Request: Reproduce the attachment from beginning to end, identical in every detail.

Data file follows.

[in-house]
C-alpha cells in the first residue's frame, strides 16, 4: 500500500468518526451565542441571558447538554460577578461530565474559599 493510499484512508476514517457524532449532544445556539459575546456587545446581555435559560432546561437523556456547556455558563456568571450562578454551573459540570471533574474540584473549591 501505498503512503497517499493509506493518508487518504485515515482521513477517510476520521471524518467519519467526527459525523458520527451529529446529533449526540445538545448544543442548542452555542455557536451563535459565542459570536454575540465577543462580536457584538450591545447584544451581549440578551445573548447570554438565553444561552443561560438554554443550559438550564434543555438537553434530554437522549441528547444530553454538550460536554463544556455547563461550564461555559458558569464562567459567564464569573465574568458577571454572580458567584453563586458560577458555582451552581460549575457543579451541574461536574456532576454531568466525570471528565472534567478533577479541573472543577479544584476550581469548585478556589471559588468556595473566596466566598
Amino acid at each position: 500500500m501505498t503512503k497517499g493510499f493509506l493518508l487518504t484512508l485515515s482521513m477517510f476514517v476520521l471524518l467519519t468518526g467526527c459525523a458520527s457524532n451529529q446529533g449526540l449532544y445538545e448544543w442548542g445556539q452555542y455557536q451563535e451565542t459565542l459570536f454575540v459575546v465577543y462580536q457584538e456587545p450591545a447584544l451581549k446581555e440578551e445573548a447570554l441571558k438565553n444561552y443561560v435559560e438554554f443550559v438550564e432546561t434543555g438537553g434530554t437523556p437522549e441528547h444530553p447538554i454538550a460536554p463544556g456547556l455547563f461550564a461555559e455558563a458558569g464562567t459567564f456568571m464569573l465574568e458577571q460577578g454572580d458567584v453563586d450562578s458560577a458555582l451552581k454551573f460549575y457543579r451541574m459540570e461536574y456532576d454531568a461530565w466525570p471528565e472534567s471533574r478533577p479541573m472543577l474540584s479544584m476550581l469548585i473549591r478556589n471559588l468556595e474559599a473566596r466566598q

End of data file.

[in-house]
C-alpha cells in the first residue's frame, strides 16, 4: 500500500468518526451565542441571558447538554460577578461530565474559599 493510499484512508476514517457524532449532544445556539459575546456587545446581555435559560432546561437523556456547556455558563456568571450562578454551573459540570471533574474540584473549591 501505498503512503497517499493509506493518508487518504485515515482521513477517510476520521471524518467519519467526527459525523458520527451529529446529533449526540445538545448544543442548542452555542455557536451563535459565542459570536454575540465577543462580536457584538450591545447584544451581549440578551445573548447570554438565553444561552443561560438554554443550559438550564434543555438537553434530554437522549441528547444530553454538550460536554463544556455547563461550564461555559458558569464562567459567564464569573465574568458577571454572580458567584453563586458560577458555582451552581460549575457543579451541574461536574456532576454531568466525570471528565472534567478533577479541573472543577479544584476550581469548585478556589471559588468556595473566596466566598
Amino acid at each position: 500500500m501505498t503512503k497517499g493510499f493509506l493518508l487518504t484512508l485515515s482521513m477517510f476514517v476520521l471524518l467519519t468518526g467526527c459525523a458520527s457524532n451529529q446529533g449526540l449532544y445538545e448544543w442548542g445556539q452555542y455557536q451563535e451565542t459565542l459570536f454575540v459575546v465577543y462580536q457584538e456587545p450591545a447584544l451581549k446581555e440578551e445573548a447570554l441571558k438565553n444561552y443561560v435559560e438554554f443550559v438550564e432546561t434543555g438537553g434530554t437523556p437522549e441528547h444530553p447538554i454538550a460536554p463544556g456547556l455547563f461550564a461555559e455558563a458558569g464562567t459567564f456568571m464569573l465574568e458577571q460577578g454572580d458567584v453563586d450562578s458560577a458555582l451552581k454551573f460549575y457543579r451541574m459540570e461536574y456532576d454531568a461530565w466525570p471528565e472534567s471533574r478533577p479541573m472543577l474540584s479544584m476550581l469548585i473549591r478556589n471559588l468556595e474559599a473566596r466566598q